Tuesday, August 11, 2015 AgriVisor Afternoon Marketwatch

Tuesday, August 11, 2015
***** Corn futures tumble 13 to 13 3/4 cents; soybeans off 20 to 30; Chicago wheat down 17 to 18 1/4. *****

   Grains gave back most of Monday's rally as market sentiment turned risk-off because of China's yuan devaluation. The bears were aided by crop condition ratings that held up better than expected. Volatility continues into Wednesday with USDA's Crop Production and WASDE reports. 
   Report estimates have been traded this week. Analysts look for yield to come in near 164.5 bushels per acre for corn, 44.7 for soybeans, versus USDA's July forecasts of 166.8 and 46, respectively. USDA will start with a clean sheet on this report, using data from producer surveys and enumerator scouting to judge yield.
   Crop production estimates for Brazil could increase on report day. The country's crop agency, Conab, increased its corn output projection to 84.3 million metric tons versus the July USDA guess of 82 million. European corn production is likely to come down after heat stress has taken the top end off of yield potential. That heat is also moving into the Ukraine and threating the corn crop there.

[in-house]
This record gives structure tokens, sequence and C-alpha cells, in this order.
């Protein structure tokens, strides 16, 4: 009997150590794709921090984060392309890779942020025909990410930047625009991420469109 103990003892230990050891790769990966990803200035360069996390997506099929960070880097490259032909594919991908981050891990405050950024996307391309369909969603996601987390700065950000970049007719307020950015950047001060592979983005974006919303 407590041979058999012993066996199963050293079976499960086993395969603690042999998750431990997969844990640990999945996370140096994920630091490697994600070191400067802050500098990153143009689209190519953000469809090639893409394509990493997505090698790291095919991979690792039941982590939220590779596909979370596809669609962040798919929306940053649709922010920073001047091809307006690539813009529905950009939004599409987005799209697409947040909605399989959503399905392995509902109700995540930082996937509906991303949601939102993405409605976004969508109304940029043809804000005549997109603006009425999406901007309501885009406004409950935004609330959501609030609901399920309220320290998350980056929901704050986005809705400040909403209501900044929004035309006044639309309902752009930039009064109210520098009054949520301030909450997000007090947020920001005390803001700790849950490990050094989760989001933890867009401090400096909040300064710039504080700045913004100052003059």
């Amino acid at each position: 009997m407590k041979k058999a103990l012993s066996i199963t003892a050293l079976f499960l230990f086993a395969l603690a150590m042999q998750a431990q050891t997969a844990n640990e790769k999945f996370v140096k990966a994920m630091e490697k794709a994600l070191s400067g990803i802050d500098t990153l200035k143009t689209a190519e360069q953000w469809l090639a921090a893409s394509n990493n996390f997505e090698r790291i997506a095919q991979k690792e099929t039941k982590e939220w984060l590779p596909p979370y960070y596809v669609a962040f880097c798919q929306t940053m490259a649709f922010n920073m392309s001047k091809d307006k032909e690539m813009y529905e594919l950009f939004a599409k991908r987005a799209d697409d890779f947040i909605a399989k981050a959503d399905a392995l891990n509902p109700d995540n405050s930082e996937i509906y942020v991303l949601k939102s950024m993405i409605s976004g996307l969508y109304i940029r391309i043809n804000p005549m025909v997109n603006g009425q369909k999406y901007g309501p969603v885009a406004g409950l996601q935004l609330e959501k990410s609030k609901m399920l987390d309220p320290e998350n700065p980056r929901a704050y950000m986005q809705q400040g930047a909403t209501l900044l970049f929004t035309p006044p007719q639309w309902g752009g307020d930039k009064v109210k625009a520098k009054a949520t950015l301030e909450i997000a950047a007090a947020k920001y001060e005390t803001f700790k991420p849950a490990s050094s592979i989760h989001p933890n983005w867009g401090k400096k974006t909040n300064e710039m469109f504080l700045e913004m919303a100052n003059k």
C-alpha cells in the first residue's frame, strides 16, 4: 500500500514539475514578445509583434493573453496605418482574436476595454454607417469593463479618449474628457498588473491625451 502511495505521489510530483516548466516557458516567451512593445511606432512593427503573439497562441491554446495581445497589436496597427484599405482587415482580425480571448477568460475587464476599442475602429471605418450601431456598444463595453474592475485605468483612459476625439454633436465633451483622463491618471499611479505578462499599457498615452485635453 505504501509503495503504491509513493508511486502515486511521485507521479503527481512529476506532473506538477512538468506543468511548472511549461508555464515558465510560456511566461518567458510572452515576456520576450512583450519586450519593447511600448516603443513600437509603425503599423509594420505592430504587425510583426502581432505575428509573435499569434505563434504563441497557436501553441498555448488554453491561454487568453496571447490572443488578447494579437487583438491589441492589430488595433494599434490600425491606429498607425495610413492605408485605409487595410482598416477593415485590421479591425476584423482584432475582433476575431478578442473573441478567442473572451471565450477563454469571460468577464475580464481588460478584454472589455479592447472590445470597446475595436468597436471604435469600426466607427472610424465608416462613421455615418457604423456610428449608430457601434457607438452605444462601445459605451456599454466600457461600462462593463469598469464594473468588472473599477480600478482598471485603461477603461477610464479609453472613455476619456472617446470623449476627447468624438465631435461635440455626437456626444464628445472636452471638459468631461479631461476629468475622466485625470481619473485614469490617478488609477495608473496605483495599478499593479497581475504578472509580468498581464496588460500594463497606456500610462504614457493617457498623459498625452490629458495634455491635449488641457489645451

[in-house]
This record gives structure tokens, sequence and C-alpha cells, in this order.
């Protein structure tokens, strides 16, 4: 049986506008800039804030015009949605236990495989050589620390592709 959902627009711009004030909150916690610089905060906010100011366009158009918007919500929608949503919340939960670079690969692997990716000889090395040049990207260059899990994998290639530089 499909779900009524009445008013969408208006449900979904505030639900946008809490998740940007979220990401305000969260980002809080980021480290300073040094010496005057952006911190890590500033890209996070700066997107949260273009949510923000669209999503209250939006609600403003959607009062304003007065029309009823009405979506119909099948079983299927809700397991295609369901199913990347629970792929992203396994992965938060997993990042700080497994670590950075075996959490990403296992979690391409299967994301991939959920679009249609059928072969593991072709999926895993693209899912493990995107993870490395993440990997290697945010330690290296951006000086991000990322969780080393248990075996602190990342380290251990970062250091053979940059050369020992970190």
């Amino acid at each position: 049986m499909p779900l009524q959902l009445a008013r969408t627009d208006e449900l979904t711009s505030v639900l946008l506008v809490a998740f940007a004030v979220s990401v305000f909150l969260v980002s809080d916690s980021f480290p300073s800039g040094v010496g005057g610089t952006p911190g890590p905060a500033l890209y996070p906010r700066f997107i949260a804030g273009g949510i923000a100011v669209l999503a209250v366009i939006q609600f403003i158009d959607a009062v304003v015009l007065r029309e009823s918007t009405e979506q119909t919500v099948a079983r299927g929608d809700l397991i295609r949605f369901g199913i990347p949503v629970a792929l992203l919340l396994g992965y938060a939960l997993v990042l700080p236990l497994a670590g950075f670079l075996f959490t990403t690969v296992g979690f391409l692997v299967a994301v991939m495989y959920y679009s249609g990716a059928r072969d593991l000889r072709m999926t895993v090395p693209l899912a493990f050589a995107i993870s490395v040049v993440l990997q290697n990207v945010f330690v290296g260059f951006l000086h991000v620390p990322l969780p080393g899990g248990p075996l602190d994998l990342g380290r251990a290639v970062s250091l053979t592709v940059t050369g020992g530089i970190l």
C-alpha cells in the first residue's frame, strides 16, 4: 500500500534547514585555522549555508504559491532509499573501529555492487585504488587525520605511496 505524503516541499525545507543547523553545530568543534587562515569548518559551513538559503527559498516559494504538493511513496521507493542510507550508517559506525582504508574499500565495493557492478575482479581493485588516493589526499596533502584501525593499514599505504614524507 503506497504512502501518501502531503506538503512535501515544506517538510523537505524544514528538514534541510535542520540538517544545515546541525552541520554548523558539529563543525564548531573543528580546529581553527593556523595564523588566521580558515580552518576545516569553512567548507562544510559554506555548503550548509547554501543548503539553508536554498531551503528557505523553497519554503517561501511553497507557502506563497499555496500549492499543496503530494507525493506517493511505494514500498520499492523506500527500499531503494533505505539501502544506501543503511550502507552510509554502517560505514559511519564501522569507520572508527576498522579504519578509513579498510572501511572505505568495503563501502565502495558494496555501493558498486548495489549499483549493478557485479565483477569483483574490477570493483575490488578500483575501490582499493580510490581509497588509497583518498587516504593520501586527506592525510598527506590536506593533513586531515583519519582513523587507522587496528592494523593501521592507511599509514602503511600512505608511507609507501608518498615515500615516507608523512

Even though corn and soybeans dropped hard, futures still finished with an 'inside day.' Monday's highs and lows now become key technical points. September corn was unable to fill an important gap down that opened at $3.92 while November soybeans have a gap up that is open. Soybean futures still hold support from the major moving averages. 
   Oil prices made new lows on news that OPEC production hit a three-year high in June. New oil hitting the export market from Iran adds to the global supply glut. The Chinese yuan devaluation added to the bearishness, as a weaker currency will alter terms of trade and pressure import demand. 

***** Hogs down $0.375 to up $0.625; live cattle down $0.175 to $0.30 with feeders steady on the day. *****

   Cattle futures were steady throughout the day during a very quiet trade. No trend has developed in the cash market, where $150 to $153 live remains the benchmark. 
   August hog futures climbed closer toward the cash value as the October contract dropped moderately. Lower wholesale pork prices were a headwind. Packer margins are still strong enough to firmer bids in the direct market.